Meet our bloggers...CEO, Bill Nye, Emily Lakdawalla, Bruce Betts, Mat Kaplan, Casey Dreier, and a host of expert and entertaining voices from throughout our vast space community.
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Today I'm participating in a program called the International @SpaceApps Women in Data Bootcamp. I'm presenting a brief talk highlighting the way that my personal discovery of NASA's image data archives shaped my path into public communication about science, and briefly showcasing three other women who do amazing work with public image data.
A new initiative to send a fleet of tiny spacecraft to Alpha Centauri is connected to The Planetary Society through its founders and efforts to advance solar sailing technology.
Why does our planet look the way it does from space? How does light interacting with land, clouds, water, snow, ice, gases, and various aerosols all come together? One way to learn the answer is to try and synthesize DSCOVR's view from various "building blocks" of geophysical and atmospheric data.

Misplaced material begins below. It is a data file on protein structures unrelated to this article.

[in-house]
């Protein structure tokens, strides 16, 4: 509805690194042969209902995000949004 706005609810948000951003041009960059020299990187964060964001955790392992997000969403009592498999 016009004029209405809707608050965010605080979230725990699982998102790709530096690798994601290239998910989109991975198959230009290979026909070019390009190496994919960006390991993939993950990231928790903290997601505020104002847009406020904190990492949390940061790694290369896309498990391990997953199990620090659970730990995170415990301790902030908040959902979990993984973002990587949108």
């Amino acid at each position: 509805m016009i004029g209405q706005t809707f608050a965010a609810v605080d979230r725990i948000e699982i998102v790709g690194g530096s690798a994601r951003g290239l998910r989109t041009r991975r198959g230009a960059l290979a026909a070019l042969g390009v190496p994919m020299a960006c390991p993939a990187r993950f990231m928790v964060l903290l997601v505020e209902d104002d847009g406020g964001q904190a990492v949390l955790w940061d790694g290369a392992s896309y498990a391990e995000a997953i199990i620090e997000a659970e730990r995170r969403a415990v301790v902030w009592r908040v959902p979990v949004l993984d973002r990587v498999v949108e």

Mars Odyssey has been in space for 15 years. It flies in a special "sun-synchronous" orbit, crossing the equator at roughly the same local time every day. Over time, the Odyssey mission has changed what that local time of day is, and I just realized something cool about how those changes show up in the geometry of its images.
It's been a busy two months of system testing for The Planetary Society's LightSail 2 spacecraft. More trials are on the horizon, including a trip to a special magnetic cage at Utah State University's Space Dynamics Laboratory.
Until just a few years ago, a plot of mass versus size of other worlds would have looked pretty sparse and uninformative. But thanks to the tireless efforts of exoplanet astronomers, we now know fairly precise masses and radii for hundreds of distant worlds.